At my school, today marks day four for students. We are nearing the end of the honeymoon period. You know what I’m talking about, right? The newness of starting school is wearing off and we’re starting to see the real kids behind the new school clothes. So how do we move past the honeymoon and into the norms of school?
When I was a classroom teacher, there were two “rules” —
- Come ready to learn.
- Be polite.
Everything we needed to live by was summed up by those two classroom norms. They were short and easy to remember. Still. They are sometimes hard to live by (for me too!). I think sometimes when students aren’t ready to learn or they are impolite, we want an easy fix. We want to send them to the principal’s office so they will do the right thing next time. We wonder if they need medication to control themselves.
I’ve began asking myself: What are they hoping to get from their behavior. This is a much different question than: Why are they acting that way?
When we adopted our daughter at age four, there were many behaviors that needed to be redirected. We began, as most parents would, by trying to slap a consequence down each time the behavior was undesirable. We were hoping with consistency and an expected consequence the behavior would change. This theory is often true for children who have adjusted to the norms of society. However, for others, it isn’t such an easy fix.
We began asking ourselves: What is she hoping to get by acting this way? Then, even more importantly, we began asking her, at age four, What are you hoping to get by acting this way? She might shrug and we would nudge a little more, “Maybe…”
Because we gave space for her to answer, she did. She began to verbalize the reasons she was choosing her behavior. At the same time, we were able to redirect in a way that made it more likely for her to get the things she wanted. There were still consequences, but the purpose wasn’t to “fix” the behavior. The purpose was to help her get the things she wanted.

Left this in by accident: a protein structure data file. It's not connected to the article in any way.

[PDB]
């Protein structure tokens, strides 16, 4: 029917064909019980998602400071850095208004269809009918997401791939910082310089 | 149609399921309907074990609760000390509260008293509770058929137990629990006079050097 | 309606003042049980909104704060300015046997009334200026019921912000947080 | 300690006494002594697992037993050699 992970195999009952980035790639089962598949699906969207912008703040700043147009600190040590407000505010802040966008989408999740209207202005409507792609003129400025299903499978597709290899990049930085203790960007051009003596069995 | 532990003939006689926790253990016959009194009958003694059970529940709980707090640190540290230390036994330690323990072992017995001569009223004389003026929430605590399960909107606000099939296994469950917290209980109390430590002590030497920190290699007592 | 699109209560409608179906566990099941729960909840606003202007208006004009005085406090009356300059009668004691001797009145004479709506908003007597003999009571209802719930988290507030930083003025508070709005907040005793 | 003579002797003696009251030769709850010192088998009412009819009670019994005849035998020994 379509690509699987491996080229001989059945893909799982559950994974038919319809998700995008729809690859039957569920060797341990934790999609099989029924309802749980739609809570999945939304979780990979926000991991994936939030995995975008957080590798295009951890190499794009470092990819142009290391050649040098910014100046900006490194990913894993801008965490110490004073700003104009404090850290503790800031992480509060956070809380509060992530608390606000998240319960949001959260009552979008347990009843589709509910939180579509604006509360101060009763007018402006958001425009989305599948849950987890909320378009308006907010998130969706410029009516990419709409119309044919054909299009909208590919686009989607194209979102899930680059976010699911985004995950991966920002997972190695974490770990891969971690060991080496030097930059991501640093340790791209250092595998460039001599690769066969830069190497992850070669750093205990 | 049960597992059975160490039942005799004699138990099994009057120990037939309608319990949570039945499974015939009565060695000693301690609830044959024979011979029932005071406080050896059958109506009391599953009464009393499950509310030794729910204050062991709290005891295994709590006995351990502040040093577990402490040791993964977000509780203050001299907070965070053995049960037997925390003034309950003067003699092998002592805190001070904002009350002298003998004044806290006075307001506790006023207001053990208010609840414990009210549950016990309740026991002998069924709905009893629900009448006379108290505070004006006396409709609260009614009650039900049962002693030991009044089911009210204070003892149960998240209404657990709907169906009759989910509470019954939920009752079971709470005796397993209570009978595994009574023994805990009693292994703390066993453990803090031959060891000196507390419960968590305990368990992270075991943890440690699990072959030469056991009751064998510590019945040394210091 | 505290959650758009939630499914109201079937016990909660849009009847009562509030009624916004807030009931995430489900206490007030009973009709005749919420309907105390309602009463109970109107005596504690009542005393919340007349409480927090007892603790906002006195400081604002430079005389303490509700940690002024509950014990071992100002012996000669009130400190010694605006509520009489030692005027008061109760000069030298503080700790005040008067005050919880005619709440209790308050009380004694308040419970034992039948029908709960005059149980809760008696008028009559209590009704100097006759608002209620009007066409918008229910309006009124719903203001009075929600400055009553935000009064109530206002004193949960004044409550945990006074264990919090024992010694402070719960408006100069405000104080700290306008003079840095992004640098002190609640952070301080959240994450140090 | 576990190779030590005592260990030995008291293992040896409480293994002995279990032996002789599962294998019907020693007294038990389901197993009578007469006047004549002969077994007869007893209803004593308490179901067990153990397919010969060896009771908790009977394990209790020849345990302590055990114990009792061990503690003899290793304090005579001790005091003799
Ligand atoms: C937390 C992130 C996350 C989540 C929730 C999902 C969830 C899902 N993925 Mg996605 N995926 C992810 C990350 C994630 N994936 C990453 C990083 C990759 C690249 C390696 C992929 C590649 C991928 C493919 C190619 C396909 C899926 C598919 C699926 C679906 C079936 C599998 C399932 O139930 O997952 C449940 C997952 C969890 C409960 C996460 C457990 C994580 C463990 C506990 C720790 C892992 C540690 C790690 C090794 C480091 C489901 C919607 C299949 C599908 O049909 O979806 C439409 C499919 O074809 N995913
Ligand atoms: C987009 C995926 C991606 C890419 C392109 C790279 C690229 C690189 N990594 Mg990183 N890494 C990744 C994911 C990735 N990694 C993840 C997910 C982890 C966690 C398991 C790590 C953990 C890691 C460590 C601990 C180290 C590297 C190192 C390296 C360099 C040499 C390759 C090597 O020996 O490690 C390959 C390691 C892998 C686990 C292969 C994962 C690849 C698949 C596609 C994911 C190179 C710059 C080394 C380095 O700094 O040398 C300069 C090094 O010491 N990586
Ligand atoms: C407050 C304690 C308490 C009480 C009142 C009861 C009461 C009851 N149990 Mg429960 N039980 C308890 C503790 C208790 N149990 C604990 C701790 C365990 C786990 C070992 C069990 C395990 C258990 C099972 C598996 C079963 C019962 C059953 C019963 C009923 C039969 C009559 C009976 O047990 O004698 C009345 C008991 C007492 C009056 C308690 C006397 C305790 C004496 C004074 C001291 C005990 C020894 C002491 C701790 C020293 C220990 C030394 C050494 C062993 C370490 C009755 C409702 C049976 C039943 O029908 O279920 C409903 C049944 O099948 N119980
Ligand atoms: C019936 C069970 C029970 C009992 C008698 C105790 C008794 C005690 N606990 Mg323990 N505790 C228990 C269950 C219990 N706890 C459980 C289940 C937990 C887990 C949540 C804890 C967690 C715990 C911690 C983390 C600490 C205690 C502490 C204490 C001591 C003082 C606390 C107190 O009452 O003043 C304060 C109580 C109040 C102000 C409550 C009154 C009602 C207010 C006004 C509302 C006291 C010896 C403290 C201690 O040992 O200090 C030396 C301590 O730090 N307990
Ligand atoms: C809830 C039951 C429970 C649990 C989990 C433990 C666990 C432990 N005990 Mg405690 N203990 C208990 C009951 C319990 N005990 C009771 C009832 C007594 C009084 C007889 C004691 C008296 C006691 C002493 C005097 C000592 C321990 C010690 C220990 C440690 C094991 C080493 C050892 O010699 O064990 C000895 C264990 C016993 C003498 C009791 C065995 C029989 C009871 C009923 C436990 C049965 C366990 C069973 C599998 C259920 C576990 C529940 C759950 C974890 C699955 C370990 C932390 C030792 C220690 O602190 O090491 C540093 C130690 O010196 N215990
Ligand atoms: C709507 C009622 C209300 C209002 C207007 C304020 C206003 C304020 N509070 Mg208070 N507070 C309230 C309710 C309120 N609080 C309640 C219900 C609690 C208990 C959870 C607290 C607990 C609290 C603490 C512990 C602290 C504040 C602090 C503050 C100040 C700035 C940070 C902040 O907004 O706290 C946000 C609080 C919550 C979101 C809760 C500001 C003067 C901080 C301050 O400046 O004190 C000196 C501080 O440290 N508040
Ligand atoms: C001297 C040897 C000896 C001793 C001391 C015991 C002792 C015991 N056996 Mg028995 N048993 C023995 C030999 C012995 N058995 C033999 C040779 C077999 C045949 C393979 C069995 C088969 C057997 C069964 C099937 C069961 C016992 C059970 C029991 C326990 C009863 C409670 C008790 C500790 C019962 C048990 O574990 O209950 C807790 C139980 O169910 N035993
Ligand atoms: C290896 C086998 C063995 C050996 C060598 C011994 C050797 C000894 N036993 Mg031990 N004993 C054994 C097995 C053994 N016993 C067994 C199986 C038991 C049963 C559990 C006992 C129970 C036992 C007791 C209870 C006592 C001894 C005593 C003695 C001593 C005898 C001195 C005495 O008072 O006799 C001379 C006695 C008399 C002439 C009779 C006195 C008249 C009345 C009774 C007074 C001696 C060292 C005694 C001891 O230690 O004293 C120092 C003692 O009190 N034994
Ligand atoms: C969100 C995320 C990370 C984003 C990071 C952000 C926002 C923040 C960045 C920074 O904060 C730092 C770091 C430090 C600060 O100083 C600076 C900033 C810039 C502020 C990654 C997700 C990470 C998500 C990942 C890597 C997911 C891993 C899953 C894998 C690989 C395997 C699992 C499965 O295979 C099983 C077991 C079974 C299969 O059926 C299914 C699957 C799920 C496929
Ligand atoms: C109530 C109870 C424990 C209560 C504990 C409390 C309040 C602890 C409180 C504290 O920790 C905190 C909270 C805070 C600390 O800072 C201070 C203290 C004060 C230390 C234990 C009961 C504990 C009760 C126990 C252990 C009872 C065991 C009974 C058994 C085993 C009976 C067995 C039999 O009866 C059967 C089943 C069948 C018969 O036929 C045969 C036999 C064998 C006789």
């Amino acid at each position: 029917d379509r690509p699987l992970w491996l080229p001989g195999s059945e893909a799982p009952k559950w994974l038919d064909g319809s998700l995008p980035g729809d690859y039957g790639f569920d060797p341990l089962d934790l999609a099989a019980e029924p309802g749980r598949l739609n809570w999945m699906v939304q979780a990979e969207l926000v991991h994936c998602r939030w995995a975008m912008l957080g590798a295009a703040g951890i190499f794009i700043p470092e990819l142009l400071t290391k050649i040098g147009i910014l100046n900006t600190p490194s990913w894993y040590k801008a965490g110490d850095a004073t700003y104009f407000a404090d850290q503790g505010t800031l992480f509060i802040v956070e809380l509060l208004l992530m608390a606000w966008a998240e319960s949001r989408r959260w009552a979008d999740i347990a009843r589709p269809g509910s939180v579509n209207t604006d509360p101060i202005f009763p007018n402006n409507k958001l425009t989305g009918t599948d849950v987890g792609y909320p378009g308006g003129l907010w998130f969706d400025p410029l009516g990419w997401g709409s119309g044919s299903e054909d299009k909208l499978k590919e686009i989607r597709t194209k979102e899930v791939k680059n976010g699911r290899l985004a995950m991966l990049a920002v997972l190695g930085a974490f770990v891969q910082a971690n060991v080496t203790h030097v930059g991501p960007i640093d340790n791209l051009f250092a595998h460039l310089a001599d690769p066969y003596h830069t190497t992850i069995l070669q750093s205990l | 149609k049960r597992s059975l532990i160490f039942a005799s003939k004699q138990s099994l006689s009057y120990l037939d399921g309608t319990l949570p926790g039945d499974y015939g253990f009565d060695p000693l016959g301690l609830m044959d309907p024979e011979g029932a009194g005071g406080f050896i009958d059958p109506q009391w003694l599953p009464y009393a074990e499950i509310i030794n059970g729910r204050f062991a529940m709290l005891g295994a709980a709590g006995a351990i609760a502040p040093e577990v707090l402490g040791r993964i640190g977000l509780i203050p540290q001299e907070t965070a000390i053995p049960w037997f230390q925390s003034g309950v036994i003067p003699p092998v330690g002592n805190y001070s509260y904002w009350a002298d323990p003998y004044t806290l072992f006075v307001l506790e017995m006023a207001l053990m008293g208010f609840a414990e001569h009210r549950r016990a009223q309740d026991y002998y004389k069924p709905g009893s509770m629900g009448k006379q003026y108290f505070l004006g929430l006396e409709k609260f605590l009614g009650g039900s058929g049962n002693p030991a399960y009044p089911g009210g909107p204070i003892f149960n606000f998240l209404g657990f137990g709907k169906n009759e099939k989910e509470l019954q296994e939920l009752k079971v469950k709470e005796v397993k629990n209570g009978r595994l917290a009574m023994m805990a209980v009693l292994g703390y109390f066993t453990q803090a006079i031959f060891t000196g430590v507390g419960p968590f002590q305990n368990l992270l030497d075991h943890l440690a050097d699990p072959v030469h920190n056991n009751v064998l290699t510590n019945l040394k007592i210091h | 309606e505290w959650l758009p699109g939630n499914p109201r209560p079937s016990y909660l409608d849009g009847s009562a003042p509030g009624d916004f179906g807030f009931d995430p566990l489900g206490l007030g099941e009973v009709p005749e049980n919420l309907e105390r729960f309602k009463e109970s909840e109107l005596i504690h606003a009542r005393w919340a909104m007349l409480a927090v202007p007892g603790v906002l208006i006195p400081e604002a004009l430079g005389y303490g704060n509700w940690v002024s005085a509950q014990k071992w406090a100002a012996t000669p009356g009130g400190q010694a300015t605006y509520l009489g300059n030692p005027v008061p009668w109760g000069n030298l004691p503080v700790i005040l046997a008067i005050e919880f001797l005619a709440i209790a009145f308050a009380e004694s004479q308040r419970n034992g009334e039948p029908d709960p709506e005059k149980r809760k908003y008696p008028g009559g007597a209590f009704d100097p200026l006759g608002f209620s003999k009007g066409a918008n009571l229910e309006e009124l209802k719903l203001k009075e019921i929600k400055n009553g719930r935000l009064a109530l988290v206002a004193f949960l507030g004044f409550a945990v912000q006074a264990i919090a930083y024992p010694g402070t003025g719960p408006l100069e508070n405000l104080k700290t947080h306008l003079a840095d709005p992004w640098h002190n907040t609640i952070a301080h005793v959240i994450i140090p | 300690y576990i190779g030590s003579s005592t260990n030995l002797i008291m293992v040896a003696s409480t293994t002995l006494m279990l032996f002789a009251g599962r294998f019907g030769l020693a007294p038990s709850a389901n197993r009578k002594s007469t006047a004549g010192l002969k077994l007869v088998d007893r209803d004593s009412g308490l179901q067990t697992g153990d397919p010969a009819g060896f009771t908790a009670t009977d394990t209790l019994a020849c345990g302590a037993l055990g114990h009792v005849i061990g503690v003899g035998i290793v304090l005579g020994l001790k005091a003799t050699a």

So it might go like this…
Mom: What were you hoping to get when you shoved him down and took the toy he was playing with?
Child: I wanted to play with the toy.
Mom: I understand, but now you are in time out instead of playing. I bet we can think of another way to play with the toy, without getting in time out.
After time out was over, we helped her ask the person to join him and play with the toy together.
I imagine a middle school conversation might go like this.(Away from everyone else, of course!)…
Teacher: What were you hoping to get when you yelled, “This is the stupidest thing ever?”
Student: Shrug. Glare. Eye roll.
Teacher: Maybe… (And let it hang there. A middle school kid wants nothing more than to be with his friends. Perhaps a nudge–) The sooner you talk with me, the sooner you’ll leave.
Student: Sigh. I didn’t want to read that dumb book.
Teacher: I understand, but now you’re staying after class instead of talking with your friends. Tomorrow, if the book looks dumb, talk to me, quietly instead of blurting it out for the entire class, and we’ll look for a book you want to read.
In addition, I’ve also come to realize that some students have to learn to care. That, however, is another post entirely.
And just so we’re clear, there is no easy fix. The behaviors and reasons for the behavior have developed over years. It will take consistency in consequences and continual redirection. Until then, godspeed in figuring out what the kids in your classroom are hoping to get from their behavior, and then help them get it in a more satisfying way.
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